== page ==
26 March 2014
New Zealand and EU agree to deepen relations
New Zealand and the European Union (EU) have agreed to take steps to deepen their relationship including through a possible Free Trade Agreement following a meeting in The Hague.
Prime Minister John Key met with President of the European Commission, Jose Manuel Barroso and President of the European Council, Herman Van Rompuy during the Nuclear Security Summit.
“The EU is our third largest trading partner with over $16 billion in two-way trade of goods and services. It is also a long-standing close friend and partner. We share common interests, values and history,” said Mr Key.
“However, we can’t afford to be complacent, especially given the shift in economic gravity to Asia. We’ve agreed to consider our options for refreshing our trade and economic relationship over the next 12 months.”
For the first time, the EU has agreed to consider a Free Trade Agreement as one such option.
“This is a significant development. We’ve always said a Free Trade Agreement is the obvious next step. We’re not there yet, but the issue is now on the agenda – and that’s a step forward. We’re going to come back to this in 2015 to take decisions on what to do next,” says Mr Key.
“Our relationship is broader than just trade. We’re also working to conclude a new Partnership Agreement which will provide a blueprint for all aspects of our relationship well into the 21st century.”
“The EU’s decision to upgrade its diplomatic mission in Wellington is a positive demonstration of its commitment to the relationship. I look forward to welcoming the EU’s first resident Ambassador in Wellington.” Prime Minister Key says.Tweet
20 March 2014
Prime Minister welcomes cheaper UK-NZ travel
Prime Minister and Tourism Minister John Key, has welcomed the British Government’s decision to reduce duties for passenger flights to New Zealand.
“I have consistently advocated for such a change, which will benefit travelling New Zealanders and encourage more tourists to come to New Zealand.”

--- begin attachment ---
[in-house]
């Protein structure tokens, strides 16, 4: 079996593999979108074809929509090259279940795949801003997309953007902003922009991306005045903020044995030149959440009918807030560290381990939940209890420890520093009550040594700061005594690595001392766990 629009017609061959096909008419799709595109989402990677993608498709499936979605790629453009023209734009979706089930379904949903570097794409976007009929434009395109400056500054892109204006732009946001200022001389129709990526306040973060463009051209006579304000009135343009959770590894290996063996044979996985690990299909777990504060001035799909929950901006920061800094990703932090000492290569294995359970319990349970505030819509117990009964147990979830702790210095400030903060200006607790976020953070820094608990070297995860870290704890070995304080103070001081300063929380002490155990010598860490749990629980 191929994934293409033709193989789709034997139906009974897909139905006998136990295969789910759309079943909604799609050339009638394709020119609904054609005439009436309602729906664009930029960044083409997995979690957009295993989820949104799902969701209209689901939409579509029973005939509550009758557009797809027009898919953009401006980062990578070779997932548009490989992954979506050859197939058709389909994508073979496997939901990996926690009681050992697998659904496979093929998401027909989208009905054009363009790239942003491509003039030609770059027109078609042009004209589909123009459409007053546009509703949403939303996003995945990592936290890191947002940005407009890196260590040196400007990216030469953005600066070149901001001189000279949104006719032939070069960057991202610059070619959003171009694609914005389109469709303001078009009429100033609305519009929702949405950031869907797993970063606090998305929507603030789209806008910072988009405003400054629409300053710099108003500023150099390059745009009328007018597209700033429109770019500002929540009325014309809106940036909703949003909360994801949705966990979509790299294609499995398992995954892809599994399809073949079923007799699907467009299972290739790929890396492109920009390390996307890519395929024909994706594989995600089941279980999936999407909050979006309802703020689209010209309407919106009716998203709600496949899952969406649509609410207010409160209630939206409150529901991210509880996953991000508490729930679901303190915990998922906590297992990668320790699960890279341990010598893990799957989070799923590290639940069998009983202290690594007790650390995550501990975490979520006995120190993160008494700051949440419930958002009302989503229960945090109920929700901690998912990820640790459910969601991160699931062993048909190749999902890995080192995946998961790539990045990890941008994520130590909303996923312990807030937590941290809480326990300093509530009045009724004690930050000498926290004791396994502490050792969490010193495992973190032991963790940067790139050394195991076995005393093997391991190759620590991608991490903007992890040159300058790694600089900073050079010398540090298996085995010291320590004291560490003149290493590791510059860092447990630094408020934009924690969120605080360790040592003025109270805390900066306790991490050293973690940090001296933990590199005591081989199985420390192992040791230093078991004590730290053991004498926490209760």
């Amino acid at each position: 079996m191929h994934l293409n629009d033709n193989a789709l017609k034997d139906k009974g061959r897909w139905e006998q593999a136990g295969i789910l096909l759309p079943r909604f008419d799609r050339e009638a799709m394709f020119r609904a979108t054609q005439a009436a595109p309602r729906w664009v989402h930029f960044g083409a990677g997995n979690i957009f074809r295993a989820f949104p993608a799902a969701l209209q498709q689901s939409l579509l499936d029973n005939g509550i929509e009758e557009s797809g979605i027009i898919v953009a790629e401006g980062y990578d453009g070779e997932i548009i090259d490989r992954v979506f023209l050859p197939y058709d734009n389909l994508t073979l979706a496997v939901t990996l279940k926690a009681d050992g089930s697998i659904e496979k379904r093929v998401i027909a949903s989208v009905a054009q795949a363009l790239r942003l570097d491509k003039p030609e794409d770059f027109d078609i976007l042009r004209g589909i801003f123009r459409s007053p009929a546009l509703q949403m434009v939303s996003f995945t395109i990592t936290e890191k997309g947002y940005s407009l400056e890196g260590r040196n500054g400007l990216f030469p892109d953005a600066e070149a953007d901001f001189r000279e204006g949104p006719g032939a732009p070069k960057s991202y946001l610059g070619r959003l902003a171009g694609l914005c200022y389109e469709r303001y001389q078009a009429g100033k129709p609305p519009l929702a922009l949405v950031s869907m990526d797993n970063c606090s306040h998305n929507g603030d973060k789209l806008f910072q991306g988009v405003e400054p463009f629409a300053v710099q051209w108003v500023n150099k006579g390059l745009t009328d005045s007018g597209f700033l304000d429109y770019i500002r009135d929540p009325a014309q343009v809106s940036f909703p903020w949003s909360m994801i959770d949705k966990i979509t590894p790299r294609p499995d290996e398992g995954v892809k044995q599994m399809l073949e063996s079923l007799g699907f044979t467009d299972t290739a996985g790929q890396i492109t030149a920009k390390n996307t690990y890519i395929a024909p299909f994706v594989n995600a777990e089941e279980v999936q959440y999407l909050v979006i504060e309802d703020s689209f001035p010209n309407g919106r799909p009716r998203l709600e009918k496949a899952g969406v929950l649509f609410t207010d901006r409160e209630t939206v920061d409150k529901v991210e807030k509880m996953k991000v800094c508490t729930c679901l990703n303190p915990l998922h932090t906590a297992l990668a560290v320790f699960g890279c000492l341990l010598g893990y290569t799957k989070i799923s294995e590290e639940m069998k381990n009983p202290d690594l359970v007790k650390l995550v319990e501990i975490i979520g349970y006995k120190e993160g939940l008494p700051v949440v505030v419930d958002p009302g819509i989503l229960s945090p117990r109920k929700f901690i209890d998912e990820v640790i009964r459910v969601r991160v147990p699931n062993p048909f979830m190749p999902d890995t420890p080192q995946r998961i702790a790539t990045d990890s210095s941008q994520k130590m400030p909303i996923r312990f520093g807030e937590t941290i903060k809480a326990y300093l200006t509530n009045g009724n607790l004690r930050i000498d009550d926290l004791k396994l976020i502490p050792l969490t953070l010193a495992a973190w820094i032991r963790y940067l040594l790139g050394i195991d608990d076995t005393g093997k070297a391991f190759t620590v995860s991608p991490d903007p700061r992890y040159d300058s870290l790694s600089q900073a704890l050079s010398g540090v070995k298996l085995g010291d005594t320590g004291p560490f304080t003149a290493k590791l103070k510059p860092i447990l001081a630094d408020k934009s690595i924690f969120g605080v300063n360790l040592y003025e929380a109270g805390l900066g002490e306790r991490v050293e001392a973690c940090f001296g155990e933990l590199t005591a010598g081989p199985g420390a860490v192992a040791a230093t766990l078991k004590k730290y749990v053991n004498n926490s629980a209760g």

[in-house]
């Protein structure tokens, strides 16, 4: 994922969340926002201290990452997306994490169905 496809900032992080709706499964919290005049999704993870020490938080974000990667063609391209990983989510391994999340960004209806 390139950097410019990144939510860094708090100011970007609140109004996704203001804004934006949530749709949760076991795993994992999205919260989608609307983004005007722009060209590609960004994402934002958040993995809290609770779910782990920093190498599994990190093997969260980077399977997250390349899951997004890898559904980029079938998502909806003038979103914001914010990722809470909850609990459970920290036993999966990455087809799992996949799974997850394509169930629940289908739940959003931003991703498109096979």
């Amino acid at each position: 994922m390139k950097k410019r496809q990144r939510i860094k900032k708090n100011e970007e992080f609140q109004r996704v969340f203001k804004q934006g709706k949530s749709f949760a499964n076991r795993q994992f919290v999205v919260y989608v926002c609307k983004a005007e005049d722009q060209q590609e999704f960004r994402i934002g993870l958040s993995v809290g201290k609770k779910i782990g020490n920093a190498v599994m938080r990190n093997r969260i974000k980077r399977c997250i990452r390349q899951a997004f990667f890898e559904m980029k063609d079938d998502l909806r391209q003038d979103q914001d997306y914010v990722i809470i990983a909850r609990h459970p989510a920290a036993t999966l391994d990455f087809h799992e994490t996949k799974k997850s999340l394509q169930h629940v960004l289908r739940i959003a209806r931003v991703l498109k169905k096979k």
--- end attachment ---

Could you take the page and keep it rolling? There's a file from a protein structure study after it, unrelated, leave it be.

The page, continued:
Chancellor George Osborne announced in the UK Budget last night the scrapping of the top two bands of air passenger duty, which apply to long-haul flights, to take effect from 1 April 2015.
The changes means duties on flights to New Zealand will be reduced by £26 (NZ$50) per passenger or £104 (NZ$201) for a family of four.
The United Kingdom continues to be an important tourism market for New Zealand, but in recent years, tough economic conditions have depressed growth in tourism numbers, not helped by this levy.
The United Kingdom is currently New Zealand’s fourth largest visitor market in terms of arrivals (191,632 in 2013) and third largest in terms of spend (an estimated $608 million in 2013).
Before the extra air passenger duties were introduced in 2008, the UK was our second largest visitor market by both arrivals and spending.
“People from the UK who are thinking of coming to New Zealand for a holiday will be delighted by this news; as we are,” says John Key.
“It will also be welcomed by our tourism operators in New Zealand who have also lobbied for these duties to be removed.”Tweet
19 March 2014
China and NZ set ambitious new trade goals
Prime Minister John Key and Chinese President Xi Jinping have today set an ambitious new goal for two-way trade of $30 billion by 2020.
In a meeting at the Great Hall of the People in Beijing today they also discussed the success of the Free Trade Agreement between the two countries.
“This relationship has never been stronger,” says Mr Key. “We have great confidence that the coming years will see trade between us increase at a very fast pace.”
This was the Prime Minister’s second meeting with President Xi in China in the last 12 months and their third formal meeting over the same period. The consistency of high level contact reflects the very strong state of the New Zealand-China relationship.